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A few weeks ago I met two ladies at an event I was attending, Randi and Rena, and they were serving the most delicious gluten free treats I have tasted!   The texture was excellent; flavors popped and were not overly sweet. It was a well-balanced nibble.

Now mind you – this bakery, It’s In the Mix, has only been opened for 4 months. I was very surprised by this information because the quality and taste of their desserts are better than some of the best bakeries I have been to in NYC.

What makes this bakery amazing is that it’s fresh baked, uses quality, locally sourced ingredients and there are no preservatives in their desserts.

Seriously, who doesn't love a bite size cupcake.  (My favorite is the carrot cake!!)

Seriously, who doesn’t love a bite size cupcake. (My favorite is the carrot cake!!)

And of course being the bakery geek that I am, I was curious about these two…so  we sat down  had a little chat about baking and small businesses.

Some fun facts about Rena & Randi ….

- Rena’s brother, Bill and daughter Jennifer both have problems with gluten as does Randi’s grandson, Andre.

-Their first professional baking class was taken at Butter Lane Cupcakes here in NYC.  They did a cupcake decorating class and then went back and followed up with their baking class.

- They also went to Institute of Culinary Education here in New York City to further their baking education.

- Rena and Randi are the bakers of their respective families and come by cooking honestly – Rena learned baking from her Mom and Randi learned her way around the kitchen from her Mom learning how to make her fantastic Chicken Parm.

-Rena is in her 28th year as a professor at FIT teaching Textile Design and Fabric Styling.

- Randi is a retired entrepreneur who had her own children’s wear line for 20 years.  She is currently spoiling her grandchildren, helping to take care of her parents and volunteers at the Carter Burden Center for the Aging.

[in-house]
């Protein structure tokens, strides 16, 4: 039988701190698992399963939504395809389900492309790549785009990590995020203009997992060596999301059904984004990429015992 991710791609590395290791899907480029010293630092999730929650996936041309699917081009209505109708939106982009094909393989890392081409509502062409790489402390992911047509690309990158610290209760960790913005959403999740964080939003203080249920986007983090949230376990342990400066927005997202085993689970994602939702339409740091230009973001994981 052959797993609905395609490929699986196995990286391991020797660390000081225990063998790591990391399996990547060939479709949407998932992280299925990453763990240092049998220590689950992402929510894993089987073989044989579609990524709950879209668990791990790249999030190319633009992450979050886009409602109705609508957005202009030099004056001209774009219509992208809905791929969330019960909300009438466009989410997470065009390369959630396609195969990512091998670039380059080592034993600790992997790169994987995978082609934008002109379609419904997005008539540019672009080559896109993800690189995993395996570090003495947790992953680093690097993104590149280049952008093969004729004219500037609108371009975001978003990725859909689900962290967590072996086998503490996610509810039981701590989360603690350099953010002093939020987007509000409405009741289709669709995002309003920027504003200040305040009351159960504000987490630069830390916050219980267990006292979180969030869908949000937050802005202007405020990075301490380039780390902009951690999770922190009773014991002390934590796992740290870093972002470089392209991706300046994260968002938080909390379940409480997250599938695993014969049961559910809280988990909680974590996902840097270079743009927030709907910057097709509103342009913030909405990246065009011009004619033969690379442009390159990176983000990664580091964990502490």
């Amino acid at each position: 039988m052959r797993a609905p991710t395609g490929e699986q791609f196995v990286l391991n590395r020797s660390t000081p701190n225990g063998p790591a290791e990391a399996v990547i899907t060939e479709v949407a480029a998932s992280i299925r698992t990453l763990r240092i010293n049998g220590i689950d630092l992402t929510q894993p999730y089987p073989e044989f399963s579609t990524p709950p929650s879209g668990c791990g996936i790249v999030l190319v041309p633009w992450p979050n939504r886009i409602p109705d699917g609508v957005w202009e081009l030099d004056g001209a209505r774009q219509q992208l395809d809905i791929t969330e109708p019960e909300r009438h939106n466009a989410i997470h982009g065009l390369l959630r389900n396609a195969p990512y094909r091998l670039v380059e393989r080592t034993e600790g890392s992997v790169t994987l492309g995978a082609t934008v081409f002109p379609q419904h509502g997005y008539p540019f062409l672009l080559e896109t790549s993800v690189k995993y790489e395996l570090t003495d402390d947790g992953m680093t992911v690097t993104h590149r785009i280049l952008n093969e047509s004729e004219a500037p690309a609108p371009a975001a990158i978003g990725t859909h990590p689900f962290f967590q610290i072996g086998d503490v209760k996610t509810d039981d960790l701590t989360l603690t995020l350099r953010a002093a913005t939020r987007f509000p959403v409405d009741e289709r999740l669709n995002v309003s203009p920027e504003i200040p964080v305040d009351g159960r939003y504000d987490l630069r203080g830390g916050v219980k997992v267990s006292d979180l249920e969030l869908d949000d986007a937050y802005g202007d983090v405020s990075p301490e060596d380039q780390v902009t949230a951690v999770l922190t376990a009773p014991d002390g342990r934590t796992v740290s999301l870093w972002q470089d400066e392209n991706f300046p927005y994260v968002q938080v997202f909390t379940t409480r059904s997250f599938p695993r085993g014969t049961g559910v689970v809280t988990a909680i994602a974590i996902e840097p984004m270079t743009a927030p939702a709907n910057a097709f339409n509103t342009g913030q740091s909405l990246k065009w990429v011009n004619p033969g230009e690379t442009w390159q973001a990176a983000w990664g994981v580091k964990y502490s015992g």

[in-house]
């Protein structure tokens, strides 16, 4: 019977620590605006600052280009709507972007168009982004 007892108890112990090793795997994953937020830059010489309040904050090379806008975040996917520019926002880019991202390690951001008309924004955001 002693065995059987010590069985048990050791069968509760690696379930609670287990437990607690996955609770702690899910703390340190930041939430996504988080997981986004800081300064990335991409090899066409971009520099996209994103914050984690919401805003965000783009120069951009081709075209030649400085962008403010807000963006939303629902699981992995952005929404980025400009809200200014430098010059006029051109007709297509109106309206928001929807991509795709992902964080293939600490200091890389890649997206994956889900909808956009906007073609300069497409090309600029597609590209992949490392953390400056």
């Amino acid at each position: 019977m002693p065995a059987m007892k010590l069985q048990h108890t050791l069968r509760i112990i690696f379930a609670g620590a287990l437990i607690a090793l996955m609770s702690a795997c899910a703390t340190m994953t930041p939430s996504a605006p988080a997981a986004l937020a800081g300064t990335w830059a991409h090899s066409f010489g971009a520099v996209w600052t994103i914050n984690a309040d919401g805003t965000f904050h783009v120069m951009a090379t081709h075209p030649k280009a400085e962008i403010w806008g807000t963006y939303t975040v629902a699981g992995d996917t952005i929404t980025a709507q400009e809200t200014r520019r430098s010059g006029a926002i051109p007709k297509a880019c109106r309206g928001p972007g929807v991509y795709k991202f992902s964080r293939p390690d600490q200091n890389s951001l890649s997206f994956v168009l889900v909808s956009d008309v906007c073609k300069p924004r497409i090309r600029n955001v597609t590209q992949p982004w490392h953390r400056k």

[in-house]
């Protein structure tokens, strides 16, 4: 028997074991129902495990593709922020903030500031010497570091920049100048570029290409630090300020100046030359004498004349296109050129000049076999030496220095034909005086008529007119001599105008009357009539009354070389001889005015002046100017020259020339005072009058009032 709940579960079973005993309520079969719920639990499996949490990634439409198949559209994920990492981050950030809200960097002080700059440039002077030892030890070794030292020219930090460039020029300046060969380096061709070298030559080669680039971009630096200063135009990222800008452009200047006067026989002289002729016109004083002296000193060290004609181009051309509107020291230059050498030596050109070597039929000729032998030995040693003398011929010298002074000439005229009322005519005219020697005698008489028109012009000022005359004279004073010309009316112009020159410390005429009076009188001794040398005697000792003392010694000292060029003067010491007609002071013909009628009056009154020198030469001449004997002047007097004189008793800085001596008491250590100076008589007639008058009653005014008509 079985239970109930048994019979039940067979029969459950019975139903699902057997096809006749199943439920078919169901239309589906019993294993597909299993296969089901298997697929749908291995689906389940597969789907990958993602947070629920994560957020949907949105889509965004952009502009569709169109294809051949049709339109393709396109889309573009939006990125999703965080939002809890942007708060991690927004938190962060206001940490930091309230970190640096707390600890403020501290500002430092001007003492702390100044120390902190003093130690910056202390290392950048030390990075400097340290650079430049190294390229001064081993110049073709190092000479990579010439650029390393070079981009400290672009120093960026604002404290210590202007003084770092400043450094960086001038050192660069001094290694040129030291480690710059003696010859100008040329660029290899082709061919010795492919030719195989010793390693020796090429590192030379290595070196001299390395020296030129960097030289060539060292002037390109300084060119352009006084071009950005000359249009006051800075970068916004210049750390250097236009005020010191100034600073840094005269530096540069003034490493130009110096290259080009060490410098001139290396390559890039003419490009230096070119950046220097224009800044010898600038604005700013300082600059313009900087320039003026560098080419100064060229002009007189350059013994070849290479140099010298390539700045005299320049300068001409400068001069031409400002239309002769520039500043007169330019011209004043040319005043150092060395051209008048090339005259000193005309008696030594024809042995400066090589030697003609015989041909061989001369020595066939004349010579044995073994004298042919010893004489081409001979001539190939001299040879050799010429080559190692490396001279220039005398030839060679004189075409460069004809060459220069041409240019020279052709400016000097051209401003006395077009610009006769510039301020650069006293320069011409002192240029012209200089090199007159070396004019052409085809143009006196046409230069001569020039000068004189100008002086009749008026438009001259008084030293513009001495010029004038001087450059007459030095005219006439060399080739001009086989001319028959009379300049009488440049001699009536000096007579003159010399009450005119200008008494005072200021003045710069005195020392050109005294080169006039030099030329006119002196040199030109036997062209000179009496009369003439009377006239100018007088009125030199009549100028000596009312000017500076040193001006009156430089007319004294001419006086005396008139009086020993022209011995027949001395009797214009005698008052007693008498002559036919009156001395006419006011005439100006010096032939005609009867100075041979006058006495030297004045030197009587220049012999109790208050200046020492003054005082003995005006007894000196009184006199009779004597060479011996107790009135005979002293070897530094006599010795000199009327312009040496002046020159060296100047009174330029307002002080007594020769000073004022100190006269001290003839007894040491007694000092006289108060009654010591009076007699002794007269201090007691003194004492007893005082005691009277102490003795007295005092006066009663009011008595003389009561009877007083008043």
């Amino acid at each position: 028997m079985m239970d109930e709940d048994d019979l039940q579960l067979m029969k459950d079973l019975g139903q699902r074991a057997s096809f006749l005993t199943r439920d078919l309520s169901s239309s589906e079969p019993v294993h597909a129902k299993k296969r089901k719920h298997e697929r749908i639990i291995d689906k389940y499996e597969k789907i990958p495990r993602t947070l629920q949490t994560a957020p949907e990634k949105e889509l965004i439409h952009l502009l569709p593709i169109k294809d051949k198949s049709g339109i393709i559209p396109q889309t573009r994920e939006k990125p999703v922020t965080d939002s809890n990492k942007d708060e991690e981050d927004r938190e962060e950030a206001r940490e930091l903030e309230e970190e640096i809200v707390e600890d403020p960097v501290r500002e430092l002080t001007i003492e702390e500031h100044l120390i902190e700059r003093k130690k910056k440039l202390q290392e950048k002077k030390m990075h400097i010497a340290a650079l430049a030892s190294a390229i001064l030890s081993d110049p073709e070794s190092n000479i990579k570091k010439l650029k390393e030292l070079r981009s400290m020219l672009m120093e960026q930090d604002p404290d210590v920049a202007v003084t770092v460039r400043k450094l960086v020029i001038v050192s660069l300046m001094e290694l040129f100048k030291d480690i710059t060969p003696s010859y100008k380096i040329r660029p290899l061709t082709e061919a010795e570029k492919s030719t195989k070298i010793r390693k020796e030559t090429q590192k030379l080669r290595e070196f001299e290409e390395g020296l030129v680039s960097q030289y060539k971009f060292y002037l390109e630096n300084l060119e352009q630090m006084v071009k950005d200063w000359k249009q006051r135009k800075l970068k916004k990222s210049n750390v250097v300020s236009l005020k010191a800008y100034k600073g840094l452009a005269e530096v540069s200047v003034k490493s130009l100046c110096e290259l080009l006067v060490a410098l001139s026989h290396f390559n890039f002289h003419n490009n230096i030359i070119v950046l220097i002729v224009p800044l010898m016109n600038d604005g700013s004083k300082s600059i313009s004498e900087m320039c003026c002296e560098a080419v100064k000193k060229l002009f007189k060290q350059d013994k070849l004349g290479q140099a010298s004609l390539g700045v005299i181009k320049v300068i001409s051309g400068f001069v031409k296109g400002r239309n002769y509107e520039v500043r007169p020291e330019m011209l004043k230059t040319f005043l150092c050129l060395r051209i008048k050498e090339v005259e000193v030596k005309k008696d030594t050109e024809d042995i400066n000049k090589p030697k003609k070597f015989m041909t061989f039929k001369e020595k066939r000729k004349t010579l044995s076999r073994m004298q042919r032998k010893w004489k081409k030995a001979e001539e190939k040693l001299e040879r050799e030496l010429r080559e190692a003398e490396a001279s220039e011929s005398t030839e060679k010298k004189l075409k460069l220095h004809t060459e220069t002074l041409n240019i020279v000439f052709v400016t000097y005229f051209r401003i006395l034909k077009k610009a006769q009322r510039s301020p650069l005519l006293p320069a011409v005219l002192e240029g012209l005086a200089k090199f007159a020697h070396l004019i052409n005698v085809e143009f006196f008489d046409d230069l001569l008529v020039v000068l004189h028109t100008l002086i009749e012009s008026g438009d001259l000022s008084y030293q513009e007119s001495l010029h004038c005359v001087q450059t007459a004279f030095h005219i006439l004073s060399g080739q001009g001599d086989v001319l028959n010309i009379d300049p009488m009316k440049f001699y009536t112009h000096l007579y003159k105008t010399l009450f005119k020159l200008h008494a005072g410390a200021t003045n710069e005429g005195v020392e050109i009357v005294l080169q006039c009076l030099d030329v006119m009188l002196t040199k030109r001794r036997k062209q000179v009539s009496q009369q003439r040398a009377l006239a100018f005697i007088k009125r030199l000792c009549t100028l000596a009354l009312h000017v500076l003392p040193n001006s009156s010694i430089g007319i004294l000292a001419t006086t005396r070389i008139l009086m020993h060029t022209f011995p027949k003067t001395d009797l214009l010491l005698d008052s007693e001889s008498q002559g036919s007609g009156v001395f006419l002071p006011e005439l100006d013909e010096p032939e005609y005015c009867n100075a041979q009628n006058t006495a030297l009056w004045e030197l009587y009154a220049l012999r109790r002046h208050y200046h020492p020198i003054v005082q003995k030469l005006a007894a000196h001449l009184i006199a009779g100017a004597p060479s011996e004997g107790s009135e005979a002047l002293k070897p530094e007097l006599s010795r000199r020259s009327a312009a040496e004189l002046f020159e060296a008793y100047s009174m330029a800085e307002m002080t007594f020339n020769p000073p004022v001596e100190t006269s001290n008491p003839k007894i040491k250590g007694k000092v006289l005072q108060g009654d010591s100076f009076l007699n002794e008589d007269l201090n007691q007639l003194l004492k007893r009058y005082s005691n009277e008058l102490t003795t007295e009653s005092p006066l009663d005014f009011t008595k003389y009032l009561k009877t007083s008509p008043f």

Lemon Squares, these are  my favorite dessert that these ladies make.

Lemon Squares, these are my favorite dessert that these ladies make.

The orange biscotti had a nice texture and bites of dark chocolate and coconut.

The orange biscotti had a nice texture and bites of dark chocolate and coconut.

Some fun facts about their new business…

- It took weeks of researching rental kitchens in New York City to find the right “home”.  Out of the 41 rental kitchens they found online – only 1 of them was a gluten free kitchen and they are currently baking away in Long Island City.

- It took many months of trial and error baking with different kinds of homemade gluten free flours until they were able to develop their own mix.

- Their bakery started with just cupcakes and has since expanded their delicious treat menu to 19 items.

- Their first big break in the gluten free market was creating baked goods for chef Anthony of Bistango on the Upper Eastside. (It’s an all gluten free restaurant!!!!)

Raspberry Square

I had the reap berry square with a cup of tea for breakfast, yep – that was a good idea….

Carrot Cake Cupcake

I am a big fan of carrot cake and these ladies deliver, its not overly sweet an the cupcake is very moist.

These ladies are now in the throws of starting a small business in NYC, not an easy thing to do and does provide it’s challenges.  They are learning about general liability insurance, rental spaces, social media, marketing, packaging and still exploring recipes with the science of gluten free baking.  I want to wish them the best of luck in their new endeavor!

cupcakes

If in New York City, you can purchase some of their fresh baked yummy treats at the following locations:

Agata & Valentina- 64 University Place, NYC

1505 First Avenue, NYC

GiGi Cafe- 307 7th Avenue, NYC

958 Third Avenue, NYC

Todaro Brothers 555 Second Avenue, NYC

 

Visit their Facebook page for delicious updates!

For almost a year, my dear friend Eric has been telling me about these amazing handmade pots he has for his plants. He had read about Guy Wolff’s work in Martha Stewart Living and went up in November last year to check out his studio.